The Advisory Committee on Heritable Disorders in Newborns and Children (ACHDNC) today recommended that newborn screening for spinal muscular atrophy be implemented nationwide.
This decision is an important step toward our goal of having every baby born in the United States screened for SMA. The recommendation now goes to Health and Human Services Secretary Alex Azar for final approval.
We are extremely grateful that, after a thorough review of the evidence, the committee has confirmed that universal newborn screening and early treatment will change the lives of babies born with SMA. SMA is currently the leading genetic cause of death for infants under two years of age, but newborn screening presents an historic opportunity to change that. We look forward to Secretary Azar’s speedy approval of this recommendation.
In testimony at today’s hearing, Beth Moore spoke about her family’s experience with two of her children. William and Mary both have SMA, but Mary was able to receive early treatment because the family knew of their risk after William’s diagnosis. “Alongside everything else that William has done, he may have saved his little sister’s life. If we didn’t have him, we wouldn’t have thought to check [Mary],” Beth shared. “Mary has not only outlived the typical life expectancy for SMA type I, but is thriving. She talks, walks, eats, and breathes on her own. She is our miracle and offers hope to so many in the SMA community.”
Early last year, following the approval of Spinraza, Cure SMA and the SMA Newborn Screening Coalition prepared and submitted a nomination of SMA to the ACHDNC. The nomination was accepted into evidence review in May 2017. That nine-month evidence review process culminated in today’s vote.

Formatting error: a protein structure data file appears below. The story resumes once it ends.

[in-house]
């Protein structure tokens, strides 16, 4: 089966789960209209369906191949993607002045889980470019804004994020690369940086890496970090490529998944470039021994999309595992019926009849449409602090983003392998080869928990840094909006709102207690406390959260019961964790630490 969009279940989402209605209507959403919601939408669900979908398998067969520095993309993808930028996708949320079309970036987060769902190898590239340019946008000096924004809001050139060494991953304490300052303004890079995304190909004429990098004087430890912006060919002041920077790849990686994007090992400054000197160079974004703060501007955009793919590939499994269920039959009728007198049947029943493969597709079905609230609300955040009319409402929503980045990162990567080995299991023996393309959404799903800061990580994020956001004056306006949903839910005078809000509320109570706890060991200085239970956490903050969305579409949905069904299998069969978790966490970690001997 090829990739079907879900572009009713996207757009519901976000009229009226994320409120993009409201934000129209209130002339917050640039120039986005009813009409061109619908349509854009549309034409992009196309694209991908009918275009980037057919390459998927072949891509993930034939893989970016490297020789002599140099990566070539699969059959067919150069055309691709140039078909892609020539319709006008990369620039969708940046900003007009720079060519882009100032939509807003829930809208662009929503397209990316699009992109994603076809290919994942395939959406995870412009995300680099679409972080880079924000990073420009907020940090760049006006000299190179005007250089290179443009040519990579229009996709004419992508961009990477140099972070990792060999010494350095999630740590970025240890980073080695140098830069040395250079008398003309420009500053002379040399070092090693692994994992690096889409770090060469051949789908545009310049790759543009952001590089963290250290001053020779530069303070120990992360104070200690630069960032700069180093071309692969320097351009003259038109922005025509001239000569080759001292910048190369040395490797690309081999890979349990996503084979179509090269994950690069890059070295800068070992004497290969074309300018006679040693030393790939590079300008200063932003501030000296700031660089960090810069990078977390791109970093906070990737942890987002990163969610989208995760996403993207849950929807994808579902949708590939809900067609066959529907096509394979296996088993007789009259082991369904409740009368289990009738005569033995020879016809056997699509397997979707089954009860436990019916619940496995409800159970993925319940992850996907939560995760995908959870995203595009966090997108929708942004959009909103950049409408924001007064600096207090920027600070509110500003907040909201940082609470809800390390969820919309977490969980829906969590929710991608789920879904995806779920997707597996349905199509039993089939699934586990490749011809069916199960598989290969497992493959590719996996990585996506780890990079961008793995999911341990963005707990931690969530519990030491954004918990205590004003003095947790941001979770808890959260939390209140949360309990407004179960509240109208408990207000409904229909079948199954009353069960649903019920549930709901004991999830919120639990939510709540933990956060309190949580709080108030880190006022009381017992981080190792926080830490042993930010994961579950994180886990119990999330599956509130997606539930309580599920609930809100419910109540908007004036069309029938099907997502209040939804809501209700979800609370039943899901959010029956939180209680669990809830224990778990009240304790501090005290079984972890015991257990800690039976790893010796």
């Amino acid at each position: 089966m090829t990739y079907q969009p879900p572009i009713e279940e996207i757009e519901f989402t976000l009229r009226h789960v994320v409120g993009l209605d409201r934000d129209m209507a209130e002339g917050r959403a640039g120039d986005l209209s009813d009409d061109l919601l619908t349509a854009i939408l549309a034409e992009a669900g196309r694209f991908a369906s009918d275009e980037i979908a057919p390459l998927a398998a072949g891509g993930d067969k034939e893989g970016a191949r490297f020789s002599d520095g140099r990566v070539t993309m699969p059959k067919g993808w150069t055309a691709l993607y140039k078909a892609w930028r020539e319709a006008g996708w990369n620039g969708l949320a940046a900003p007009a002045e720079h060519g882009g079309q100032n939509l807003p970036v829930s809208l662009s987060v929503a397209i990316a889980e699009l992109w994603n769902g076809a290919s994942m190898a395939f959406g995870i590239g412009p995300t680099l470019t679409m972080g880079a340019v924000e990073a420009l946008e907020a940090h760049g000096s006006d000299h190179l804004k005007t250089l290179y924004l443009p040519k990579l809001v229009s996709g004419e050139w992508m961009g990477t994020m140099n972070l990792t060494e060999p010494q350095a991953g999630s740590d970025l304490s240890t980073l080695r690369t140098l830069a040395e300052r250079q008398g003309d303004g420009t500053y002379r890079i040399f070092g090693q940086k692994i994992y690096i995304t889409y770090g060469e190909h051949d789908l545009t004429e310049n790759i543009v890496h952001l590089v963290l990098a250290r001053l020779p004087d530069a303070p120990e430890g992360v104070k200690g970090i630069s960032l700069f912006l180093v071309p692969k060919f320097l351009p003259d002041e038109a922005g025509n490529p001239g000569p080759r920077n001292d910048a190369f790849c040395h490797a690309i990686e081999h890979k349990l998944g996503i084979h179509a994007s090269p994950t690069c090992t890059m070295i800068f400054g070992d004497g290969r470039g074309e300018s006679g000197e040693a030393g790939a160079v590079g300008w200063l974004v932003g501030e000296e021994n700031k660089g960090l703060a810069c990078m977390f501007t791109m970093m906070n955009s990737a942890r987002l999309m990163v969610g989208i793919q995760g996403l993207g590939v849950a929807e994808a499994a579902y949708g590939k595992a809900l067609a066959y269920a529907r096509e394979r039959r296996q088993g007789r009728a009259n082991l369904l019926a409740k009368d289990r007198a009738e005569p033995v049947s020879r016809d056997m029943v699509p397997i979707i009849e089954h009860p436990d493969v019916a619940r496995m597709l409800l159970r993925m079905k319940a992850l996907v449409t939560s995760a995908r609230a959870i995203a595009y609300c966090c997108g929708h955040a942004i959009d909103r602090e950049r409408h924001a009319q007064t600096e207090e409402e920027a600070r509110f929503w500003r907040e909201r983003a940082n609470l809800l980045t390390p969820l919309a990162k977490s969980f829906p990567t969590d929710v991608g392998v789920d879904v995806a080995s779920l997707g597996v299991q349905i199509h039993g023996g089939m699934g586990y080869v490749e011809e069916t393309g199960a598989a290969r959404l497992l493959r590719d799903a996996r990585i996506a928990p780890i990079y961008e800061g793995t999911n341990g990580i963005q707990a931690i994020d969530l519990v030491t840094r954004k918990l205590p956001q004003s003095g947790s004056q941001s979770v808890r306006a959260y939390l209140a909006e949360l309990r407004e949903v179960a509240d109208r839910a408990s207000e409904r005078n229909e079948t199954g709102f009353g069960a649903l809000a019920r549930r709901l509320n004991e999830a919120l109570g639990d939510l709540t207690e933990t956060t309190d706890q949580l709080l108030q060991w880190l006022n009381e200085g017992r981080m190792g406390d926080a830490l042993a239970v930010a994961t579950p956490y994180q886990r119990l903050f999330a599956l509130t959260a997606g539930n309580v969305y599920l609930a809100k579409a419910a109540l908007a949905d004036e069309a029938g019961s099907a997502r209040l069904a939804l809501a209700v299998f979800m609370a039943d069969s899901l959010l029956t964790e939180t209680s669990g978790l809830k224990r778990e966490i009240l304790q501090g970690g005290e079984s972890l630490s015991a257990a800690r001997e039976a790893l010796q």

During the review, Cure SMA and the coalition have supported the nomination through public testimony given by Cure SMA staff and SMA families, and advocacy for adequate federal funding of newborn screening.
What Happens Next
We will work alongside our advocates to push for a quick approval by HHS Secretary Azar. This includes working with our partners in the House of Representatives and Senate to encourage Secretary Azar to act. By law, the Secretary has 120 days to approve the recommendation.
It is also vital that we continue advocating in all 50 states, since the final decision on implementation rests with each state.
If you have not already, please sign up to be an advocate. When you sign up, we’ll notify you of opportunities to advocate in your state or district.
Be sure to visit our website or follow us on Facebook or Twitter for updates. As we celebrate this important step and look forward to Rare Disease Day on February 28, we’ll be sharing ways that you can get involved, advocate, and voice your support for newborn screening.
Working together, we can save the lives of babies born with SMA.
We would specifically like to thank and acknowledge the families who have testified in support of this nomination. Thank you to Kristen Lasko, Amy Medina, Beth Moore, Debra Schaefer, and Cheryl Yoder for sharing your stories. Thank you to Drs. Tom Crawford, Darryl DeVivo, and Kathy Swoboda, who also testified in support of the nomination.
We thank the committee for their careful consideration of the SMA nomination. We also thank the working group who assembled the nomination packet.
We thank our partners in the SMA Newborn Screening Coalition—Biogen, AveXis, and Genentech/Roche—for their support of this important issue.